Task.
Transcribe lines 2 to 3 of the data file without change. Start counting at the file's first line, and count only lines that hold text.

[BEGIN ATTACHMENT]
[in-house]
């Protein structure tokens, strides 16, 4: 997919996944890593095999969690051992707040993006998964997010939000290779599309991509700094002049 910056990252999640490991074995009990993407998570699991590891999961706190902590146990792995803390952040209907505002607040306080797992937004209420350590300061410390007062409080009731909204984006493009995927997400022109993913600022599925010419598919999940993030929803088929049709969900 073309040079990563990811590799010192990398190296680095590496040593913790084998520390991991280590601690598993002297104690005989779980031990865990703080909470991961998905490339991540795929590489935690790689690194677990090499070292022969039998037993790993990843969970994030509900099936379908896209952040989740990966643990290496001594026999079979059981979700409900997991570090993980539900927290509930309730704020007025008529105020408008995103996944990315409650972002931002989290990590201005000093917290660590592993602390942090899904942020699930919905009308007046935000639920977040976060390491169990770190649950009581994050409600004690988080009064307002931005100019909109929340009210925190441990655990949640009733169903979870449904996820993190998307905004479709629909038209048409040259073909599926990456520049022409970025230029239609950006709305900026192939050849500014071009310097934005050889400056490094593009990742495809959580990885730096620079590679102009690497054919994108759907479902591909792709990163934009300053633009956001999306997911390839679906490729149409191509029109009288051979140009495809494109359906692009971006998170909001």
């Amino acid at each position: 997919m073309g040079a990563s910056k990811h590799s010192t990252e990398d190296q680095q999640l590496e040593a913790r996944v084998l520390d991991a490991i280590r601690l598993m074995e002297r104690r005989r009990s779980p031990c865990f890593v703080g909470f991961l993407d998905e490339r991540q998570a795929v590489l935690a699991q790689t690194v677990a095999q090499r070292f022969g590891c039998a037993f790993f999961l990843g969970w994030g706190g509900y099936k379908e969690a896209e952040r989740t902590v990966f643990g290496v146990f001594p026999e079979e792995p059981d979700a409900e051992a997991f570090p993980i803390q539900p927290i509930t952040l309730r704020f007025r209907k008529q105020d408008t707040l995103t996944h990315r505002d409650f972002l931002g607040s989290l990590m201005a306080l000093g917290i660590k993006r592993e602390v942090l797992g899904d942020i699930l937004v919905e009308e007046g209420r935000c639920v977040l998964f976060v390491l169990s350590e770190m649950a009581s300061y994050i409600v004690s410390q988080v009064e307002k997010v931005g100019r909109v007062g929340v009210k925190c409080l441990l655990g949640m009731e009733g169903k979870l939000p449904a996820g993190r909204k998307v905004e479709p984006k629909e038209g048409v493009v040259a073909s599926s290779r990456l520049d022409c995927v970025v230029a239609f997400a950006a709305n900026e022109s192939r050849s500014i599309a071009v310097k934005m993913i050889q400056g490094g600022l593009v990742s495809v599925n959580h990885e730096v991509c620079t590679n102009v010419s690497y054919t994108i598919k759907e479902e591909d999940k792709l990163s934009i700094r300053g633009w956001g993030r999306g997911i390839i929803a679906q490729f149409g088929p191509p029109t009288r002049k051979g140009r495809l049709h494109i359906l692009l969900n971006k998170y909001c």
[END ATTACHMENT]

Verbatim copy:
């Protein structure tokens, strides 16, 4: 997919996944890593095999969690051992707040993006998964997010939000290779599309991509700094002049 910056990252999640490991074995009990993407998570699991590891999961706190902590146990792995803390952040209907505002607040306080797992937004209420350590300061410390007062409080009731909204984006493009995927997400022109993913600022599925010419598919999940993030929803088929049709969900 073309040079990563990811590799010192990398190296680095590496040593913790084998520390991991280590601690598993002297104690005989779980031990865990703080909470991961998905490339991540795929590489935690790689690194677990090499070292022969039998037993790993990843969970994030509900099936379908896209952040989740990966643990290496001594026999079979059981979700409900997991570090993980539900927290509930309730704020007025008529105020408008995103996944990315409650972002931002989290990590201005000093917290660590592993602390942090899904942020699930919905009308007046935000639920977040976060390491169990770190649950009581994050409600004690988080009064307002931005100019909109929340009210925190441990655990949640009733169903979870449904996820993190998307905004479709629909038209048409040259073909599926990456520049022409970025230029239609950006709305900026192939050849500014071009310097934005050889400056490094593009990742495809959580990885730096620079590679102009690497054919994108759907479902591909792709990163934009300053633009956001999306997911390839679906490729149409191509029109009288051979140009495809494109359906692009971006998170909001």
């Amino acid at each position: 997919m073309g040079a990563s910056k990811h590799s010192t990252e990398d190296q680095q999640l590496e040593a913790r996944v084998l520390d991991a490991i280590r601690l598993m074995e002297r104690r005989r009990s779980p031990c865990f890593v703080g909470f991961l993407d998905e490339r991540q998570a795929v590489l935690a699991q790689t690194v677990a095999q090499r070292f022969g590891c039998a037993f790993f999961l990843g969970w994030g706190g509900y099936k379908e969690a896209e952040r989740t902590v990966f643990g290496v146990f001594p026999e079979e792995p059981d979700a409900e051992a997991f570090p993980i803390q539900p927290i509930t952040l309730r704020f007025r209907k008529q105020d408008t707040l995103t996944h990315r505002d409650f972002l931002g607040s989290l990590m201005a306080l000093g917290i660590k993006r592993e602390v942090l797992g899904d942020i699930l937004v919905e009308e007046g209420r935000c639920v977040l998964f976060v390491l169990s350590e770190m649950a009581s300061y994050i409600v004690s410390q988080v009064e307002k997010v931005g100019r909109v007062g929340v009210k925190c409080l441990l655990g949640m009731e009733g169903k979870l939000p449904a996820g993190r909204k998307v905004e479709p984006k629909e038209g048409v493009v040259a073909s599926s290779r990456l520049d022409c995927v970025v230029a239609f997400a950006a709305n900026e022109s192939r050849s500014i599309a071009v310097k934005m993913i050889q400056g490094g600022l593009v990742s495809v599925n959580h990885e730096v991509c620079t590679n102009v010419s690497y054919t994108i598919k759907e479902e591909d999940k792709l990163s934009i700094r300053g633009w956001g993030r999306g997911i390839i929803a679906q490729f149409g088929p191509p029109t009288r002049k051979g140009r495809l049709h494109i359906l692009l969900n971006k998170y909001c």